What Causes a Truck to Jackknife?
If you’ve ever seen a multi-lane 18-wheeler accident, you might have wondered to yourself, “What causes a truck to jackknife?” But if you’ve ever had to file a personal injury case involving a jackknifed truck, that simple question can become deeply personal.
As much as we all rely on truck drivers to keep our businesses stocked and our economy moving, truck accidents are still a dangerous reality for Texas drivers. In 2017 alone, TXDOT reported that trucks and truck tractors/semi-trucks were involved in 1,464 serious injury crashes. This number accounts for a significant amount of the total number of car crashes in Houston.
And while any truck accident can be extremely dangerous, jackknife accidents are some of the most common (and most hazardous) truck accidents—both for the truck driver and other motorists. If you or a loved one were involved in a jackknife accident, take a moment to learn what causes a truck to jackknife and how these different causes may contribute to a personal injury truck accident case.
Need more info? Give Grimes & Fertitta a call, or explore more of our online resources, ranging from an outline of how a car accident lawyer in The Woodlands and Houston can help your case to answers to FAQs, such as “What is a wrongful death lawsuit?”
What does it mean for a truck to jackknife?
To conceptualize what causes a truck to jackknife, it’s important to understand some of the basics of 18-wheeler design. On most trucks, the trailer and rig/cab aren’t fixed to one another. Instead, the trailer attaches to a hitch that allows it to move freely and turn with the truck.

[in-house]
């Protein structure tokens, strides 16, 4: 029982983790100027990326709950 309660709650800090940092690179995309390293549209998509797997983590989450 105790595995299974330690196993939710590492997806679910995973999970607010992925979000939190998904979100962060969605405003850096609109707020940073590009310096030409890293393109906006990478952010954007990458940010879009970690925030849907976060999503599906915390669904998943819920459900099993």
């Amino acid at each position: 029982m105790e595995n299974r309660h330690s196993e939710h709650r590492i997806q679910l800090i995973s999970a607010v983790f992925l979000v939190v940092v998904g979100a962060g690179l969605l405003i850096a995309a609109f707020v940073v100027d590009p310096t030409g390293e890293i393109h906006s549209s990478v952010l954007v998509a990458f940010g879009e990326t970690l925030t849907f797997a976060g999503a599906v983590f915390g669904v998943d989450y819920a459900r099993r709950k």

When a truck jackknifes, the cab loses control of the trailer, causing it to swing out at an opposing 90° angle, similar to the way the blade of a jackknife opens out from its handle. In other words, the truck bends from a straight line into an L or a V shape.
At best, the resulting mess can cause multiple lanes of traffic to be blocked by the spun out 18-wheeler. At worst, jackknife accidents can result in deadly multi-car pile-ups.
Understanding what causes a truck to jackknife on the road
Despite many advances in truck design and safety over the years, what causes a truck to jackknife has pretty much remained the same. These common causes of jackknifing and the resulting dangerous accidents include:
- Road and weather conditions: Wet, slippery roads, steep inclines or any other conditions that complicate turning or can cause skidding can considerably increase a truck’s risk of jackknifing.
- Driving and braking too quickly: The most common cause of jackknife accidents occurs when a driver is going fast and brakes very suddenly—usually to avoid another car or debris on the road. Due to the combination of the truck’s weight (up to 80,000 pounds) and speed, even quality brakes sometimes can’t sufficiently stop the trailer, causing the wheel axles to lock and the trailer to swing out.
- Brake issues: Truckers are required by law to maintain their trucks, but insufficient or improper brake maintenance still occurs. Again, if a truck’s brakes are in poor condition, then the axles on a truck are more likely to lock up when a driver needs to brake hard. When this occurs, the trailer gets dragged behind the cab. It then falls out of line and into a jackknife position.
- A collision: In some instances, a truck will jackknife in the aftermath of a collision with debris or another vehicle.
Oftentimes, two core factors are behind all of the common causes of jackknifing: Driver inexperience and/or unsafe working conditions. Although the circumstances contributing to a jackknife accident may seem beyond control to the average car driver, a trained truck driver is supposed to know how to properly handle the difficult situations that can lead to jackknifing.
The risk of jackknife accidents increases with inexperience and is compounded by a lack of training, a surplus of fatigue, and trucking companies pushing deadlines.
What to do after a jackknife accident
An accident involving a jackknifed 18-wheeler can be terrifying. After an accident, what causes a truck to jackknife and your personal injury claims are often the furthest things from your mind.